A fundamental aspect of the reproducible research framework is that (statistical) analysis can be reproduced; that is, given a set of instructions (or a script file) the exact results can be achieved by another analyst with the same raw data. This idea may seem intuitive, but in practice it can be difficult to achieve in an analytical environment that is always evolving and changing.
For example, Tidyverse users will have recently seen the following warning in R:
'data_frame()' is depreciated, use 'tibble()'.
data_frame(a = 1:3)
This is because
dplyr has changed, hopefully for the better, and
tibble() is now the preferred route. It is conceivable that in a future release the
data_frame() function will no longer be a part of
dplyr at all.
So, what does this have to do with reproducible research? Say you want to come back to your analysis in 5 years and re-run your old code. Your future installation of R with the latest Tidyverse installation may not be backwards compatible with your now ancient old code and the analysis will crash.
There are a couple of strategies that we could use to deal with updating dependencies. The first, and possibly the easiest, is to use
devtools to install older package versions (see here for further details). But what if the version of the package you used is not archived on CRAN? For example, the analysis could have used a package from GitHub that has since changed and the maintainer hasn’t used systematic releases for you to pull from. Thus, this strategy is quite likely to fail.
Another solution is to put your entire project inside a static virtual environment that is isolated from the rest of your machine. The benefit of project isolation is that any dependencies that are installed within the environment can be made persistent, but are also separated from any dependency upgrades that might be applied to your host machine or to other projects.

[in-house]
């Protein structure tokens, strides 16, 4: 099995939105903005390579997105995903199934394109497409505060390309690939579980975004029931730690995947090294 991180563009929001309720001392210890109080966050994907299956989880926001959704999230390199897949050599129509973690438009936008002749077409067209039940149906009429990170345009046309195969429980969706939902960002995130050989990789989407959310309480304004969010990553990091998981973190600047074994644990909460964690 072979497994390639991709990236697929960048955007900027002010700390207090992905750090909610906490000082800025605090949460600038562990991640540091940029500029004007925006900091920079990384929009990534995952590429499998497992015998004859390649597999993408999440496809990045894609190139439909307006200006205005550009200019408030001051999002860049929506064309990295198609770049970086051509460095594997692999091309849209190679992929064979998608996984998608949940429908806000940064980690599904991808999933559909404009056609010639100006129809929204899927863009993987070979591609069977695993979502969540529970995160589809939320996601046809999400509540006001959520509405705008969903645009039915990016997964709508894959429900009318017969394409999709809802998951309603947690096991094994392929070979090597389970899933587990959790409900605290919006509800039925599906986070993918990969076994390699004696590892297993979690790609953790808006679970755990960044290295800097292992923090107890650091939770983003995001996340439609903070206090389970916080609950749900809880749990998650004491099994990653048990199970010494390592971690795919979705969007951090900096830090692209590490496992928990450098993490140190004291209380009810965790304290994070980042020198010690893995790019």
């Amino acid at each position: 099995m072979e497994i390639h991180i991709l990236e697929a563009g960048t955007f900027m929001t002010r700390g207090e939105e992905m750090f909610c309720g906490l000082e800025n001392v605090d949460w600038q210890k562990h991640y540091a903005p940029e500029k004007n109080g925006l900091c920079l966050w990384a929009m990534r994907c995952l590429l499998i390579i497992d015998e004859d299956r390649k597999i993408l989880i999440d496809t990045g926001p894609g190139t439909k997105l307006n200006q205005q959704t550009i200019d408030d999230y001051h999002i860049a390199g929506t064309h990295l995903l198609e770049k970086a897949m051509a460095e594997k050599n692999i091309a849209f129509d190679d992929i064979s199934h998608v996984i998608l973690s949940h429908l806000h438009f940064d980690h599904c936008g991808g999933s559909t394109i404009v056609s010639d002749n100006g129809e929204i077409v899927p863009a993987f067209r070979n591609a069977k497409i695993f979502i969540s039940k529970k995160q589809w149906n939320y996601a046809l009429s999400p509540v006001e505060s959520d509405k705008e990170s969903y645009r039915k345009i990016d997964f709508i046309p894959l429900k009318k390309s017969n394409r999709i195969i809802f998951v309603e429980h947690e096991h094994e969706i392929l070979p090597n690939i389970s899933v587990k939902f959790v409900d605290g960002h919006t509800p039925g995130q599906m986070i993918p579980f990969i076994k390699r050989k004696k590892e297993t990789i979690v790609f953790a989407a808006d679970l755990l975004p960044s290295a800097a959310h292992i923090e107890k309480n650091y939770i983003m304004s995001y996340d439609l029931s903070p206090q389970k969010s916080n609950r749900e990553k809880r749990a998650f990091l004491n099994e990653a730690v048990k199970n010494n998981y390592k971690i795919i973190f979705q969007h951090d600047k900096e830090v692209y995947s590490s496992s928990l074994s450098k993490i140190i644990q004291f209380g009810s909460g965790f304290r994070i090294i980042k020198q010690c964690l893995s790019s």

Docker isn’t a new topic for regular R-Bloggers readers, but for those of you that are unfamiliar: Docker is a program that uses virtual containers, which isolate and bundle applications. The containers are defined by a set of instructions detailed in a
Dockerfile and can effectively be stacked to call upon the capabilities of base images. Furthermore, one of the fundamental tenets of Docker is portability – if a container will work on your local machine then it will work anywhere. And because base images are versioned, they will work for all time. This is also great for scalability onto servers and distribution to colleagues and collaborators who will see exactly what you have prepared regardless of their host operating system.
Our group at the Telethon Kids Institute has prepared source code to launch a dockerised RStudio Server instance via a NGINX reverse proxy enabled for HTTPS connections. Our GitHub repository provides everything you need to quickly establish a new project (just clone the repository) with the features of RStudio Web Server with the added benefit of SSL encryption (this will need some local configuration); even though RStudio Server is password protected, web encryption is still important for us as we routinely deal with individual level health data.
(Important note, even with data security measures in place, our policy is for patient data to be de-identified prior to analysis as per good clinical practice norms and, except for exceptional circumstances, we would use our intranet to further restrict access).
docker-compose.yml that we use can be found at out our GitHub site via this link: https://github.com/TelethonKids/rstudio. We used an RStudio base image with Tidyverse pre-installed with R 3.5.3, which is maintained by rocker at https://hub.docker.com/r/rocker/tidyverse. As updates are made to the base-image, the repository will be updated with new releases that provide an opportunity to re-install a specific version of the virtual environment. It has also been set up with persistent volumes for the projects, rstudio, and lib/R directories to keep any changes made to the virtual environment for back-up and further version control.
By combining tools like Docker and Git we believe we can refine and make common place, within our institute and those we collaborate with, a culture of reproducible research as we conduct world class research to improve the lives of sick children.